Strode College - Study Programmes

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Information about Strode College - Study Programmes

Published on March 20, 2014

Author: AoCinfo


Sharing Innovative Approaches to Delivering 16-19 Study Programme Principles Strode College Balancing Effectiveness for Students and Efficiency for the College

“Study Programmes have been introduced strategically at Strode College, where we have balanced the best interests of students with careful planning of the resources necessary for them to succeed.” James Staniforth, Principal Strode College is a tertiary college located in Street in central Somerset, serving the educational and training needs of six small towns and the surrounding rural areas. In September 2013 the College enrolled 1,500 16-18 year olds on college-based programmes of study, as well as working with 200 16-18 apprentices. 16-18 year olds account for more than 80% of the work as measured by FTEs, although the College works with over 2,000 adult students each year and a small number of 14-16 year olds. The College offers 16-18 Study Programmes from Entry Level to Level 3, but the College is predominantly the sixth form for central Somerset and therefore 85% of students are studying advanced level courses. Around 750 students are studying from the choice of 40 AS/A Levels, with around 550 studying 17 vocational courses, mostly BTEC Extended Diplomas. The College was graded as ‘Good with Outstanding Features’ in October 2008 by Ofsted. In May 2012 Ofsted carried out a Focused Monitoring Visit and concluded that in all areas the College had made ‘Significant Progress’ since the previous inspection in 2008. Student achievement at all levels is very high, with exceptional value-added on AS/A Level and BTEC Extended Diplomas as measured by ALPS and the DfE progress measure. The College’s SLN ratio was 1.267 in 2012-13, providing an average of 570 hours per student, or exactly the number of hours on which the full-time rate was based. In planning for Study Programmes, the senior curriculum team’s starting point was that there were enough hours of teaching already allocated to ensure all students were full-time, although an audit was required to ensure that all full-time programmes were above 540 hours. In some cases this meant moving a small number of hours within curriculum areas. For example, Level 3 Beauty Therapy was being delivered in 570 hours, but Level 2 Beauty Therapy was being delivered in 525 hours, so the hours were initially redistributed so that both courses were above 540 hours and full-time. Study Programmes Balancing effectiveness and efficiency

The audit did reveal anomalies. Efficiency savings had been sought as a response to the funding cut to entitlement applied from 2011-12. One approach had been to reduce the hours of delivery for qualifications where the number of students enrolled was small and uneconomic. The teaching and learning rationale for the reduction was that the small numbers of students would mean that the pace of delivery, practical skills development and consolidation would all take less time. The alternative would be to withdraw a planned course. One of the consequences of being a rural tertiary college is that if we do not offer particular elements of provision, other providers will not fill the gap (the school sixth forms within fifteen miles duplicate parts of our A Level provision only) and the type of students who wish to access certain types of provision are less likely to engage with the other colleges who are more than twenty miles away. Level 2 Sport was one course where efficiency savings were made in 2011-12 and in 2012-13. There had been a decline in numbers over the previous three years as schools had increasingly offered BTEC Sport, so that instead of the College running one group of 16-20 students, numbers were more commonly 8-12. In 2012-13 the group consisted of 8 students. This course was delivered in 390 hours, or 11 hours a week, including tutorial. With a college day from 9.00-4.30 these students were studying on their main programme for less than two full days in terms of hours, and the actual delivery was spread over only three days. It was anticipated that the group of students studying the course would all be full-time because of other elements of their programme. Seven of the eight students were studying English and/or Maths GCSE of Functional Skills, but only two were engaged in any enrichment activities. When this was investigated, it was because they were condensing their overall programme onto three days to fit in with part-time jobs, not unreasonably because we had placed their core programme on only three days. The result was that no student was full-time and one student was actually in Band 3, with the other seven being in Band 2. The new Study Programme requirements meant that all students had to be full-time. The philosophical and educational decision was how Sport students in 2013-14 would become full-time. One approach would have been to find additional qualifications to increase the core programme but which the students had not chosen to study. Study Programmes had removed the focus on qualifications as building blocks of funding, however, which meant that a more creative solution could be found. A second approach would have been to increase the number of hours allocated to the delivery of the core programme – but unless the numbers of students increased significantly, this was demonstrably not required and would therefore be wasting students’ and staff time. It would also have been possible simply to carefully monitor all students and ensure that they were studying English and Maths and participating in two enrichment activities, but this third approach was dependent on students needing to study both English and Maths; if they did not need to study both then they would have to be compelled to engage in more enrichment. Instead, the starting point was what the course needed to provide. Students who had taken the course in previous years had graduated without developing the range of social and interpersonal skills required to progress to advanced level or to be successful in the sports industry, without the breadth of experience of opportunities within the industry and without a love and enthusiasm for sport and personal development which educationally we would have wanted to promote. Therefore, the full-time course was developed on the basis of the qualification and the deficits we had identified over the previous two or three years. All students would continue to study the BTEC qualification units, but with no more hours. In addition, they would collectively participate in a rolling programme of multi-sports activities and a fitness session to introduce them to a wider range of activities than the curriculum required. Sports leadership was integrated into the course – in term 1 the students would work in College on team challenges to develop the skills they would then use in terms 2 and 3 in a local primary school, where they would gain hands-on experience with the children and develop their skills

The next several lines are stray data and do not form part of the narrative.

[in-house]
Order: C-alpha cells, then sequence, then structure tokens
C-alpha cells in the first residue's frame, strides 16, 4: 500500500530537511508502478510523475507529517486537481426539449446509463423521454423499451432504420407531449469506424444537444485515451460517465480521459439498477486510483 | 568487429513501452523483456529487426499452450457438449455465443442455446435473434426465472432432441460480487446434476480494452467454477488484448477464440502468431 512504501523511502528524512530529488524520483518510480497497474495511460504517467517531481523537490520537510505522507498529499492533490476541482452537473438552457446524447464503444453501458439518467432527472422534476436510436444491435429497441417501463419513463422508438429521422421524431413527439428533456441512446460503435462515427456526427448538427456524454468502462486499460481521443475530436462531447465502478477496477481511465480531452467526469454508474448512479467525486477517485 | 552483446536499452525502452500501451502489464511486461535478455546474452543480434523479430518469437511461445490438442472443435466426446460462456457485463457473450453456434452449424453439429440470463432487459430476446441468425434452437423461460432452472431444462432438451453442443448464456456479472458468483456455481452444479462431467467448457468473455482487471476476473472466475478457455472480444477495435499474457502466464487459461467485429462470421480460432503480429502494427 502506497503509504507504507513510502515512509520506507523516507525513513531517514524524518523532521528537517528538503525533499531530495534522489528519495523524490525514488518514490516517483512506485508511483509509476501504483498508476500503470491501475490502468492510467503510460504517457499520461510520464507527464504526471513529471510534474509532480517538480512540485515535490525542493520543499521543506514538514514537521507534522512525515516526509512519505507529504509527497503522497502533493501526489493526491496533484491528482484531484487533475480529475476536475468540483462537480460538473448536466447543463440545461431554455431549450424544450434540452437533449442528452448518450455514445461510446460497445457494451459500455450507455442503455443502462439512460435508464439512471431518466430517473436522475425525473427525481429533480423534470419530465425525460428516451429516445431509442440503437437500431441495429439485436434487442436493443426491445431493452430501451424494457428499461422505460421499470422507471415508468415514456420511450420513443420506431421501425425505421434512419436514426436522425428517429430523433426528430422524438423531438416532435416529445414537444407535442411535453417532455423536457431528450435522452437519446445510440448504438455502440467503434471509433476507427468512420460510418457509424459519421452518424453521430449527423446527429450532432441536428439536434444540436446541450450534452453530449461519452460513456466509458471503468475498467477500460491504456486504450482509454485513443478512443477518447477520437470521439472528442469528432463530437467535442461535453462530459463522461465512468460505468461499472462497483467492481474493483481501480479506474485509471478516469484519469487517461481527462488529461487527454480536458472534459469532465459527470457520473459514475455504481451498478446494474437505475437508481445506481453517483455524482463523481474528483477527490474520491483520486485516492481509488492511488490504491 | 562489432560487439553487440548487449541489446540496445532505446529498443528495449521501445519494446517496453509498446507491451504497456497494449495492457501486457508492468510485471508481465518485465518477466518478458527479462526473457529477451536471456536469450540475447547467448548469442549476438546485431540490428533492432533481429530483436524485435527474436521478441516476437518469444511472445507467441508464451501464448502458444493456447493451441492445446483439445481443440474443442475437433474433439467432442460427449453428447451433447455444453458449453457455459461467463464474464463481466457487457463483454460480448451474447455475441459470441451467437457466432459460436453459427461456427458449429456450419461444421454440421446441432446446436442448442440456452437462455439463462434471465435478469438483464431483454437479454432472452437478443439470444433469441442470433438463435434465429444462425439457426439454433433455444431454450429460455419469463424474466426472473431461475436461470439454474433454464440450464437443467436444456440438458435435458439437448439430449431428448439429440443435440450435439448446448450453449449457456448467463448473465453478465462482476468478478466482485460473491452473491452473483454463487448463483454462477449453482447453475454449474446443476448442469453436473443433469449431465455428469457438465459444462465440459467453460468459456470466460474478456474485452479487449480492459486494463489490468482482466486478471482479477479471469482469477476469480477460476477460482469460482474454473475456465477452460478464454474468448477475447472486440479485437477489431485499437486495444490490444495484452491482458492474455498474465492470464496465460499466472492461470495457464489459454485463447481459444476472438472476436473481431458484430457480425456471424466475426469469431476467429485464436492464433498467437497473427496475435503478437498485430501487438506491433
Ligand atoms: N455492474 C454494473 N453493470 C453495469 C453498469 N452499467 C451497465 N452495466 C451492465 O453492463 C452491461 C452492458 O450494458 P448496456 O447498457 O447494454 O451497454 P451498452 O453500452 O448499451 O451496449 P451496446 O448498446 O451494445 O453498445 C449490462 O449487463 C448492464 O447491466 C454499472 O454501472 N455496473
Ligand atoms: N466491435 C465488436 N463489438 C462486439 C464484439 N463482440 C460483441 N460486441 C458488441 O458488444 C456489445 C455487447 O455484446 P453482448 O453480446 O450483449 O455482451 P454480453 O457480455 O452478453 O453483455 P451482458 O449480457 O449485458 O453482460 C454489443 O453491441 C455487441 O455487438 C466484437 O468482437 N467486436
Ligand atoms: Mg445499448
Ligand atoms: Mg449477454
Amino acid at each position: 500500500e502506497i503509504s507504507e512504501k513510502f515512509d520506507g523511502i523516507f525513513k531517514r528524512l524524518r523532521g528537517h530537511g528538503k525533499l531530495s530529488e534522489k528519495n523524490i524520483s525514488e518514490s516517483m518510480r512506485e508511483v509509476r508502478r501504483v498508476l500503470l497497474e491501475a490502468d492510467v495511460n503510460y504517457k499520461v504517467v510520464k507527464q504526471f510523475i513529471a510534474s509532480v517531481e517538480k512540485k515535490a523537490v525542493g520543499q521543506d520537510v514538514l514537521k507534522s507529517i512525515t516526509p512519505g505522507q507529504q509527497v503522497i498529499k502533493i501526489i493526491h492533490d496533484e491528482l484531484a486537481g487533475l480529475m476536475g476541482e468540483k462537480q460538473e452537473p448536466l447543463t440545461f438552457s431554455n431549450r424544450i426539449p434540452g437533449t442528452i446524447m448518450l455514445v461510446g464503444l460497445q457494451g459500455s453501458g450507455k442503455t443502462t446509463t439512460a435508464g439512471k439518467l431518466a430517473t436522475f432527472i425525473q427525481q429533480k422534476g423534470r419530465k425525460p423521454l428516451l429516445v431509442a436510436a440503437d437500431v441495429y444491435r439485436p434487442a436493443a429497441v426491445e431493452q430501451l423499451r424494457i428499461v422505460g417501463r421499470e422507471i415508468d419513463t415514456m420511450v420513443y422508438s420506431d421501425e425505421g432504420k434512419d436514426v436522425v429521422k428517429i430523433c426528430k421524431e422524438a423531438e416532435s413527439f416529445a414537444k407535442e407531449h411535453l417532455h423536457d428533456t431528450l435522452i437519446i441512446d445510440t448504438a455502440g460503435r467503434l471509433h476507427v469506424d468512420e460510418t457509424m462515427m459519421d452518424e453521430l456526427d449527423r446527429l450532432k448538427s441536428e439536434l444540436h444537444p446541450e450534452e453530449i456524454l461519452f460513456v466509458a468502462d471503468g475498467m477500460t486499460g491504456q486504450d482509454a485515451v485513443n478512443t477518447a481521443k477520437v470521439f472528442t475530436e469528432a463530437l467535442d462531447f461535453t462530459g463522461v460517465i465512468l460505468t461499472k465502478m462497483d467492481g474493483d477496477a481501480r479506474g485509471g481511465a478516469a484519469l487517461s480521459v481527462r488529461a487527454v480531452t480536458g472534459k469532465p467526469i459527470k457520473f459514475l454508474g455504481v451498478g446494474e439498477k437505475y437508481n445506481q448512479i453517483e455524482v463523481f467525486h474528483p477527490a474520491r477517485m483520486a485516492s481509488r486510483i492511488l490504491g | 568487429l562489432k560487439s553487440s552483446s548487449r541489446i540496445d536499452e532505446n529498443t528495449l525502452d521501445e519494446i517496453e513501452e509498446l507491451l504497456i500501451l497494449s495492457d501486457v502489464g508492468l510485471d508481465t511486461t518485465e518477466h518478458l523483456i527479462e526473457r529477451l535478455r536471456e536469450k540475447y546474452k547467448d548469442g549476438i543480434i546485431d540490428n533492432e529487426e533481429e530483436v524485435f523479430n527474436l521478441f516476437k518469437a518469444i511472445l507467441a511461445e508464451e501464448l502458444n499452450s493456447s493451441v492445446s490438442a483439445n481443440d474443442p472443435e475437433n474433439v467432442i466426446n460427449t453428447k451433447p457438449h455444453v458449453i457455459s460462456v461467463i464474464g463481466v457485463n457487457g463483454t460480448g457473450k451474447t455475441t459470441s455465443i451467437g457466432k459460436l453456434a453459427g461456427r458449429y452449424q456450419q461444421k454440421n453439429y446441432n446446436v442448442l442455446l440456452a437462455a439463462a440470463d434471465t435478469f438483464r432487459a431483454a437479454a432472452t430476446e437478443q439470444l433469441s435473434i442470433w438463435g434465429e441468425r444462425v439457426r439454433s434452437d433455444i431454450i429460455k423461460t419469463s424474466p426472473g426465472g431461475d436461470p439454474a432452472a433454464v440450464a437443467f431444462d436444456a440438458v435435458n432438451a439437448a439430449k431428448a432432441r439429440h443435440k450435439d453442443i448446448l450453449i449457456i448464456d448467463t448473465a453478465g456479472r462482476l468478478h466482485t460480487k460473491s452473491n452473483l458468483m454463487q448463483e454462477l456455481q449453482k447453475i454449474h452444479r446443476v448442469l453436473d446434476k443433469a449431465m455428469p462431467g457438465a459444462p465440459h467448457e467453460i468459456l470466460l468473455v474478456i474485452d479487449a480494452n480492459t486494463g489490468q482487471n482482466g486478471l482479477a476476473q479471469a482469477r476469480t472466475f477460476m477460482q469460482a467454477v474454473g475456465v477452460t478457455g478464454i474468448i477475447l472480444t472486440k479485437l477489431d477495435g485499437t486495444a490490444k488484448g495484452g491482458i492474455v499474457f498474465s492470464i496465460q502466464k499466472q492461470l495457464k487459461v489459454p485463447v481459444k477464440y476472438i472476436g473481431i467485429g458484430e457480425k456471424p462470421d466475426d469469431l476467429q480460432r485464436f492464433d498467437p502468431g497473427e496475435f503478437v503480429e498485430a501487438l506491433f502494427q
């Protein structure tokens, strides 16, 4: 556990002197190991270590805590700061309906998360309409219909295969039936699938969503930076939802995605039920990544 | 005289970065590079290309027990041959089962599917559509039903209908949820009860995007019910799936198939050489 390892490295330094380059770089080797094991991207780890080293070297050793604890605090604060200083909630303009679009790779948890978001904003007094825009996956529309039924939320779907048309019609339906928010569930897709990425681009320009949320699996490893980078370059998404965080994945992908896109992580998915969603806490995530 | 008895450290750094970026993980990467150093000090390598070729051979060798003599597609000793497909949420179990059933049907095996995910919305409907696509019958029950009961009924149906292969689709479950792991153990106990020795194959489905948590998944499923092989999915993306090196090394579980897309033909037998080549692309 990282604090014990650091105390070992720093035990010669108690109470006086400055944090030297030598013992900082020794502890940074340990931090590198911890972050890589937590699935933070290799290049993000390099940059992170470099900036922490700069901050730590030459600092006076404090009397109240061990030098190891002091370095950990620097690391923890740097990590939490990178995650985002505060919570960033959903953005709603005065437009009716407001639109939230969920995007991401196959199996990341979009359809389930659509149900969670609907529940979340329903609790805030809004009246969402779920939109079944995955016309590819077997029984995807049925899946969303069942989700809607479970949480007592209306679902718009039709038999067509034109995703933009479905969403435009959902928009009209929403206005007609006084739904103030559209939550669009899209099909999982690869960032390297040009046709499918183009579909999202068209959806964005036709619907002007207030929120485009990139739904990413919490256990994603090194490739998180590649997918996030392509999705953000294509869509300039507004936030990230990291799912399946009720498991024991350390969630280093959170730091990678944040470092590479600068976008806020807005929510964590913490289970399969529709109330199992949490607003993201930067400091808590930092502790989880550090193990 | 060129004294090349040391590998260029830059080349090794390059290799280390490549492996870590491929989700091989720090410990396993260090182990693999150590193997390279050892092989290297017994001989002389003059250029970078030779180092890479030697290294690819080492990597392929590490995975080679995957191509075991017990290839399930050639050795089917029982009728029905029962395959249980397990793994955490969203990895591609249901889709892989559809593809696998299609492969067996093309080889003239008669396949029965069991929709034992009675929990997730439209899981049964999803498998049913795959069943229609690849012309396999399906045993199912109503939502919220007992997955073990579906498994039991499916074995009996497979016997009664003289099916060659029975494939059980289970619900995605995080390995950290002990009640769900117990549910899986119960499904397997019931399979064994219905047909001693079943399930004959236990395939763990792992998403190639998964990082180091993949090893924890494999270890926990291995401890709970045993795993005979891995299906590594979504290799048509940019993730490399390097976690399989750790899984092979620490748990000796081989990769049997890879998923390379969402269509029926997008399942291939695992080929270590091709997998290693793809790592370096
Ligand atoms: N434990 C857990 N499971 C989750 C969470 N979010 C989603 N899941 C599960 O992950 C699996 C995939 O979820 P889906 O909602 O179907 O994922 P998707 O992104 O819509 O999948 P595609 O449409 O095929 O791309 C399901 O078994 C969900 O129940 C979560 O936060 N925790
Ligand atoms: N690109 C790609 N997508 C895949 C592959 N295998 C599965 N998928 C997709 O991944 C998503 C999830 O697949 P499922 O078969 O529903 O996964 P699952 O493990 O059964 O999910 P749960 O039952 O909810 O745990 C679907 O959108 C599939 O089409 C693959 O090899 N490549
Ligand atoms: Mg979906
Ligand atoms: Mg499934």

enrichment programme. In determining that educational requirements would drive curriculum modelling for Study Programmes, decisions were taken which would potentially have funding implications. Increasing provision on L2 Sport meant that students would receive a better educational experience, but the course would require more resources. The SLN ratio from 2012-13 was a guide that the College could offer 570 hours to each student, but as all AS students study at least 4 AS Levels, 450 students have programmes of study of more than 600 hours. Conversely, a group of students needed to have their hours increased to 540+. The overall picture meant that it was critically important that the Board of Governors was fully informed about the implications of Study Programmes for curriculum planning and resourcing. The implementation of these new programmes encapsulated the twin responsibilities of Governors – ensuring the educational character of the College in line with the mission and ensuring the financial stability of the College. The Board of Governors discussed Study Programmes at the College Strategy Day in March 2013, as part of the consideration of the new Three Year Strategic Development Plan. Senior curriculum staff briefed Governors on the programme’s requirements, challenges and proposed implementations, using case studies of individual students. The College Finance Director briefed them on the financial implications. The outcome of the strategy event was that Governors approved the new College Three Year Strategic Development Plan with a confidence in the educational programmes which underpinned 16-18 study and the financial position that would result. The Governors had been able to make informed decisions and reject two extreme positions which may have been superficially attractive: large, financially unviable Study Programmes, for example with five AS Levels as the norm; or programmes of 540 hours maximum designed for financial value rather than with the best educational interests of students in mind, in which AS students may have studied 3 AS Levels plus non-qualification hours to reach the Band 1 threshold. They also agreed that the best way of implementing the requirements for English and Maths was to boldly introduce them in full in September 2013 and accept that the new requirements may bring teething problems, in the knowledge that they would be solved for 2014-15 when they became a requirement. The Study Programmes reforms therefore have been implemented with the full support of the Board of Governors and form a key part of the College’s curriculum strategy as part of the Strategic Development Plan for 2013-16. and confidence further. Finally, two separate one week work experience placements have been timetabled, although the hours in these weeks are part of, rather than in addition to, the planned hours. As a consequence, students now have a core Study Programme of 504 hours, and as all require English and/or Maths GCSE or Functional Skills, they have a meaningful full-time programme of 560-692 hours. This means they are timetabled on five days, and therefore all are also engaging in the College’s Governor involvement